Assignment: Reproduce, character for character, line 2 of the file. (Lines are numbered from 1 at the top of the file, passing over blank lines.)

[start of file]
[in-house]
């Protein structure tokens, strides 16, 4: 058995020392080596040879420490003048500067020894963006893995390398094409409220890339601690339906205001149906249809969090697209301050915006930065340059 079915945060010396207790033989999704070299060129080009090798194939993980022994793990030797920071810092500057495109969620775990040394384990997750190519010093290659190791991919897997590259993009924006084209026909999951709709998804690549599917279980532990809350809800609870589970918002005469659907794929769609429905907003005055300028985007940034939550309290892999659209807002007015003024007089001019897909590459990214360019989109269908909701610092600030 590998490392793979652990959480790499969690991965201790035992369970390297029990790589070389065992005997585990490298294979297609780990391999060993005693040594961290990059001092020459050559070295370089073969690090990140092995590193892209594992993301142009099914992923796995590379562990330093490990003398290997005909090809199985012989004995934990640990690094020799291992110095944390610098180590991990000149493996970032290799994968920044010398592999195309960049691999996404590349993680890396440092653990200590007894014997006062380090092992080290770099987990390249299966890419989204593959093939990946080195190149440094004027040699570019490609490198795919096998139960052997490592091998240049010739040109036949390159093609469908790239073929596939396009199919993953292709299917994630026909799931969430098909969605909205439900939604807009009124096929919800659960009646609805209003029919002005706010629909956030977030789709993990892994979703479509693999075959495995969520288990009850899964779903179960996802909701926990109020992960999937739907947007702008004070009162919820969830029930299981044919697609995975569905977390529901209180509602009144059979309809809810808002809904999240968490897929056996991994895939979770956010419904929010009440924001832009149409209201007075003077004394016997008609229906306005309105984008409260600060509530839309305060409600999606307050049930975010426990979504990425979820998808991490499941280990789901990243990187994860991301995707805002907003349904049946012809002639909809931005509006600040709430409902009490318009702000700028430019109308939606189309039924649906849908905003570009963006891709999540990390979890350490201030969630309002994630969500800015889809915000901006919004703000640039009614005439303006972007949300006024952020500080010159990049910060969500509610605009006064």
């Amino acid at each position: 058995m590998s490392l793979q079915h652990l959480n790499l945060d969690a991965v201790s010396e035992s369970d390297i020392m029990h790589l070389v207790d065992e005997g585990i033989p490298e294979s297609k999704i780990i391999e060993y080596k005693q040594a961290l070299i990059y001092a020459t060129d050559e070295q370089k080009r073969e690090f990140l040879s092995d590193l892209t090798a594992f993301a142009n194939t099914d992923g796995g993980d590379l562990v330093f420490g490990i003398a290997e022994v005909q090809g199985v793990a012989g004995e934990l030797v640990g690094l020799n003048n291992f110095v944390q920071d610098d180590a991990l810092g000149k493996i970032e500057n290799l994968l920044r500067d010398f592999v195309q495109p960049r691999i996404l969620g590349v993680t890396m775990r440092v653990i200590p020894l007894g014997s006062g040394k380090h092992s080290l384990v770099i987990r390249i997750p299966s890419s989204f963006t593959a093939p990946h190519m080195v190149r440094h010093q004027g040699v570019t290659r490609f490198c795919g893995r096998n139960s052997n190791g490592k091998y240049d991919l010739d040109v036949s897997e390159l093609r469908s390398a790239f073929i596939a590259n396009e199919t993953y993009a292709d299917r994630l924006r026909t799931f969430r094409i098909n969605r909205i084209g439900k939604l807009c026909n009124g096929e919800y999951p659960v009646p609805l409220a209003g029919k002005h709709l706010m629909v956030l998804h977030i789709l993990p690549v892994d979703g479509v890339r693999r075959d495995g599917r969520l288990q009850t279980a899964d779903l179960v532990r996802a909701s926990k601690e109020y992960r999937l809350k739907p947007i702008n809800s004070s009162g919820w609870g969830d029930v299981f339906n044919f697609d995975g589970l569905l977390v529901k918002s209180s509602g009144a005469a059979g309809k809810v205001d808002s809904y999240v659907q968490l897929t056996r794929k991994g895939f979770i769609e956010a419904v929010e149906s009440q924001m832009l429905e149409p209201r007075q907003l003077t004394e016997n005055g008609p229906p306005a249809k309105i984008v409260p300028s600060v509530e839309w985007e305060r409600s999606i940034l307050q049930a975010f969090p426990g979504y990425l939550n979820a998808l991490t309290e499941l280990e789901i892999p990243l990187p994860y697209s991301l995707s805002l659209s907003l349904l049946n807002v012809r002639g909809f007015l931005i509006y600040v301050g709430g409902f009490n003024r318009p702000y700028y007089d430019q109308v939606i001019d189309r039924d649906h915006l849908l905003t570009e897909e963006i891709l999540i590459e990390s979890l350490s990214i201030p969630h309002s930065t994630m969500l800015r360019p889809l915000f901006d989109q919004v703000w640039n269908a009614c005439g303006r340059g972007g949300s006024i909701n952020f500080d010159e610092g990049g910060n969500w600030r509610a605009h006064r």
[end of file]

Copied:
């Protein structure tokens, strides 16, 4: 058995020392080596040879420490003048500067020894963006893995390398094409409220890339601690339906205001149906249809969090697209301050915006930065340059 079915945060010396207790033989999704070299060129080009090798194939993980022994793990030797920071810092500057495109969620775990040394384990997750190519010093290659190791991919897997590259993009924006084209026909999951709709998804690549599917279980532990809350809800609870589970918002005469659907794929769609429905907003005055300028985007940034939550309290892999659209807002007015003024007089001019897909590459990214360019989109269908909701610092600030 590998490392793979652990959480790499969690991965201790035992369970390297029990790589070389065992005997585990490298294979297609780990391999060993005693040594961290990059001092020459050559070295370089073969690090990140092995590193892209594992993301142009099914992923796995590379562990330093490990003398290997005909090809199985012989004995934990640990690094020799291992110095944390610098180590991990000149493996970032290799994968920044010398592999195309960049691999996404590349993680890396440092653990200590007894014997006062380090092992080290770099987990390249299966890419989204593959093939990946080195190149440094004027040699570019490609490198795919096998139960052997490592091998240049010739040109036949390159093609469908790239073929596939396009199919993953292709299917994630026909799931969430098909969605909205439900939604807009009124096929919800659960009646609805209003029919002005706010629909956030977030789709993990892994979703479509693999075959495995969520288990009850899964779903179960996802909701926990109020992960999937739907947007702008004070009162919820969830029930299981044919697609995975569905977390529901209180509602009144059979309809809810808002809904999240968490897929056996991994895939979770956010419904929010009440924001832009149409209201007075003077004394016997008609229906306005309105984008409260600060509530839309305060409600999606307050049930975010426990979504990425979820998808991490499941280990789901990243990187994860991301995707805002907003349904049946012809002639909809931005509006600040709430409902009490318009702000700028430019109308939606189309039924649906849908905003570009963006891709999540990390979890350490201030969630309002994630969500800015889809915000901006919004703000640039009614005439303006972007949300006024952020500080010159990049910060969500509610605009006064």